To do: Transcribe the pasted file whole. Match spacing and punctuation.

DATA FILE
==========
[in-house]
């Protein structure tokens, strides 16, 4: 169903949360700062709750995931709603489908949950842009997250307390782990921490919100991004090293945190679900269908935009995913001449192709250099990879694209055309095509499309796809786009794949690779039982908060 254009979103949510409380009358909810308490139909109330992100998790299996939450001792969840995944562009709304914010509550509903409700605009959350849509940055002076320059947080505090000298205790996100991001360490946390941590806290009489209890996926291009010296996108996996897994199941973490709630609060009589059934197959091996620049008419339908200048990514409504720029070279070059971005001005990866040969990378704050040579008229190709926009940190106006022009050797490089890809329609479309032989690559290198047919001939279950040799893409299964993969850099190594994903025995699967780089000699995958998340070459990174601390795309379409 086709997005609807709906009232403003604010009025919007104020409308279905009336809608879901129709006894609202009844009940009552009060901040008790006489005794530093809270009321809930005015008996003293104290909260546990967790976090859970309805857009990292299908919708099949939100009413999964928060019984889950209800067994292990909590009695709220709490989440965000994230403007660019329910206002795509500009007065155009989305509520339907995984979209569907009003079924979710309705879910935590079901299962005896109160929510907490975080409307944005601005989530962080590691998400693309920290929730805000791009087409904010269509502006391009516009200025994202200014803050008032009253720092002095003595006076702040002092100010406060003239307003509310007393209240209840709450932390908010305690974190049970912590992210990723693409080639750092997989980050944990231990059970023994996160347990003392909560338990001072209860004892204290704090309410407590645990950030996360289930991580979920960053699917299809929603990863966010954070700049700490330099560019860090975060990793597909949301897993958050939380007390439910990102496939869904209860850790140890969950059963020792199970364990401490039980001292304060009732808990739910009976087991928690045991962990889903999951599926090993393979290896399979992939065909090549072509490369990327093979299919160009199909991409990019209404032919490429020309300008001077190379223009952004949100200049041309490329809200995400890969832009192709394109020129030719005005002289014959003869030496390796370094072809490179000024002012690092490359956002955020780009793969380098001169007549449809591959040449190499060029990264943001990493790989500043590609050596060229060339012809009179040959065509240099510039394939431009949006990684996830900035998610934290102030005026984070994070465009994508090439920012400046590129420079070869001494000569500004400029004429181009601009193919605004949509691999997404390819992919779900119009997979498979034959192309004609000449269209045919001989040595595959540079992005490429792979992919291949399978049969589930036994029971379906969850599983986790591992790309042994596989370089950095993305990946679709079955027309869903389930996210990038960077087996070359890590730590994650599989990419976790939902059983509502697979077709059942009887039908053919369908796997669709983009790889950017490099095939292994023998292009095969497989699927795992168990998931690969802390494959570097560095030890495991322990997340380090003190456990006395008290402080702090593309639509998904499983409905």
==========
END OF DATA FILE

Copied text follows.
[in-house]
């Protein structure tokens, strides 16, 4: 169903949360700062709750995931709603489908949950842009997250307390782990921490919100991004090293945190679900269908935009995913001449192709250099990879694209055309095509499309796809786009794949690779039982908060 254009979103949510409380009358909810308490139909109330992100998790299996939450001792969840995944562009709304914010509550509903409700605009959350849509940055002076320059947080505090000298205790996100991001360490946390941590806290009489209890996926291009010296996108996996897994199941973490709630609060009589059934197959091996620049008419339908200048990514409504720029070279070059971005001005990866040969990378704050040579008229190709926009940190106006022009050797490089890809329609479309032989690559290198047919001939279950040799893409299964993969850099190594994903025995699967780089000699995958998340070459990174601390795309379409 086709997005609807709906009232403003604010009025919007104020409308279905009336809608879901129709006894609202009844009940009552009060901040008790006489005794530093809270009321809930005015008996003293104290909260546990967790976090859970309805857009990292299908919708099949939100009413999964928060019984889950209800067994292990909590009695709220709490989440965000994230403007660019329910206002795509500009007065155009989305509520339907995984979209569907009003079924979710309705879910935590079901299962005896109160929510907490975080409307944005601005989530962080590691998400693309920290929730805000791009087409904010269509502006391009516009200025994202200014803050008032009253720092002095003595006076702040002092100010406060003239307003509310007393209240209840709450932390908010305690974190049970912590992210990723693409080639750092997989980050944990231990059970023994996160347990003392909560338990001072209860004892204290704090309410407590645990950030996360289930991580979920960053699917299809929603990863966010954070700049700490330099560019860090975060990793597909949301897993958050939380007390439910990102496939869904209860850790140890969950059963020792199970364990401490039980001292304060009732808990739910009976087991928690045991962990889903999951599926090993393979290896399979992939065909090549072509490369990327093979299919160009199909991409990019209404032919490429020309300008001077190379223009952004949100200049041309490329809200995400890969832009192709394109020129030719005005002289014959003869030496390796370094072809490179000024002012690092490359956002955020780009793969380098001169007549449809591959040449190499060029990264943001990493790989500043590609050596060229060339012809009179040959065509240099510039394939431009949006990684996830900035998610934290102030005026984070994070465009994508090439920012400046590129420079070869001494000569500004400029004429181009601009193919605004949509691999997404390819992919779900119009997979498979034959192309004609000449269209045919001989040595595959540079992005490429792979992919291949399978049969589930036994029971379906969850599983986790591992790309042994596989370089950095993305990946679709079955027309869903389930996210990038960077087996070359890590730590994650599989990419976790939902059983509502697979077709059942009887039908053919369908796997669709983009790889950017490099095939292994023998292009095969497989699927795992168990998931690969802390494959570097560095030890495991322990997340380090003190456990006395008290402080702090593309639509998904499983409905």